READINGTON TWP. – In case you need a real sign of spring, Readington River Buffalo Farm’s Free, in-person, Red Dog Day 9 a.m. to 5 p.m., Saturday, May 1, is sure to provide it.
On Friday April 23, there were two new baby bison on the farm, one born that morning, already up and lagging behind his mother. Farmer Erick Doyle said she only had about three hours.
Red Dog is a term for baby bison, or calves. They are born with red hair, much lighter than their mothers. They weigh only 40-45 pounds at birth, lighter than cow calves as they are wild animals and need to be upright and walk quickly after birth.
It is impossible to get too close to the herd. The females surround the babies with warning looks at intruders. The bull is in an adjacent pasture with a few younger males.
Red Dog Day will feature walking tours and hay wagon tours allowing visitors to see the herd, likely with a few more hatchlings by then. There will also be pony rides, food vendors such as Kona Ice, children’s crafts, live music, craft vendors and agricultural agencies to teach conservation, preservation, agriculture. and waterways.
The Beer Barn will be open after 1 p.m. with produce from the Enclave and Conclave Breweries in Hunterdon County.
Kids’ crafts will make paper from recycled sources, assemble small birdhouses, and color them.
Doyle said masks will be required and all necessary precautions will be taken.
There are currently about 70 bison on the farm. There were as many as 120, but Doyle worried about overgrazing and is now keeping less.
He and his wife, Kristen Doyle, have devoted a great deal of time to water and soil conservation since taking over the management of the farm from his parents, Gerry, a chemist, and Scarlett, a town planner, in 1998.
Rills and drainage basins, one of which becomes a good sized pond during wet seasons, maintain soil on pastures and help create a good grazing environment.
Gerry and Scarlett Doyle purchased the preserved 235-acre farm while still living in Bedminster. They wanted a hobby farm and chose to breed bison after visiting a bison ranch and restaurant during a visit to Erick, Colorado, where he moved after college. They now live on a farm overlooking the herds.
Erick Doyle says his parents brought farmland preservation to Bedminster. He started farming with limited experience and admits to making mistakes which he is working to correct. He works with the Natural Resources Conservation Service to maintain the quality of the soil and air on his farm.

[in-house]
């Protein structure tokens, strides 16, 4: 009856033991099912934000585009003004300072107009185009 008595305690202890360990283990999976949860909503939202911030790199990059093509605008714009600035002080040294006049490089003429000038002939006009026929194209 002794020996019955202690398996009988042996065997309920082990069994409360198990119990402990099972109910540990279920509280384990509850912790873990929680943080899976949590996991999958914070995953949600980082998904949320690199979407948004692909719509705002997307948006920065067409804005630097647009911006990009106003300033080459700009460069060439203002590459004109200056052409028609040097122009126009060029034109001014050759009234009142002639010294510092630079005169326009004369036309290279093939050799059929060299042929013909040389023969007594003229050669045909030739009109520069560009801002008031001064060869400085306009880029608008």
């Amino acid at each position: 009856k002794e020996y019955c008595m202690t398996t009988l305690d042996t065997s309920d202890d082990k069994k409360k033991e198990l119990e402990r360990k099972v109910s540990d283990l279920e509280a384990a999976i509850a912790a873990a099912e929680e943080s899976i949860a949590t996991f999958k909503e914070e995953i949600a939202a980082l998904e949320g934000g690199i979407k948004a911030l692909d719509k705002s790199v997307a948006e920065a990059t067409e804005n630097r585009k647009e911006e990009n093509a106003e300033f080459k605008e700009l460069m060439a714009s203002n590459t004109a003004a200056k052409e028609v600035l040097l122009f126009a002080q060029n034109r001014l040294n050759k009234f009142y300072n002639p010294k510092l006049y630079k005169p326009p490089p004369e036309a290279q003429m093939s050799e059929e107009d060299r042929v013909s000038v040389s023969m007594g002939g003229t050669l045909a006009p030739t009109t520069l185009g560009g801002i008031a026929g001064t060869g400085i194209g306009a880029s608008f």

He admits that he took some land out of production to keep the groundwater healthy. Pleasant Run, which crosses the property, has just been named C-1 Creek by the State Department of Environmental Protection, the highest classification. Doyle built structures to keep the soil from eroding into the creek.
“It’s a job done for the farm but which benefits the community,” he said.
He has 100 acres of hay and 100 acres of pasture. The farm also raises beef cattle and pigs. The Doyles sell meat at an on-site farm store.
The pandemic nearly caused the cancellation of Red Dog Day, Doyle said. On the one hand, he was worried that he would not have calves to show because the breeding season was late. His bull died last year and he had to travel to Virginia, near the West Virginia border, to purchase another.
Fortunately, he returned just before the travel restrictions from that state. He was also concerned about the presence of people on the farm, but takes all necessary precautions.
“As a responsible landowner, I’m going to be too careful,” he said.
Events such as Red Dog Day are helpful in keeping the farm profitable, he said. A member of the State Committee for Agricultural Development (SADC), Doyle, said he was working to change laws restricting special events on the farm. Agrotourism helps farms stay profitable.
The event is to promote the farm product, Doyle said, which Red Dog Day certainly does. SADC is trying to help farmers realize their potential, Doyle said.
Kristen Doyle worked as a stationery maker before their wedding, so she learned how weddings and other big events go. It has been a big help in organizing events on the farm, said Erick Doyle. Their teenage daughters, Piper and Sadie, are not enthusiastic farmers, he noted.
Entrance and parking for the Red Dog Days event are both free.
The farm is located at 937 County Route 523 in the Whitehouse Station section of the township.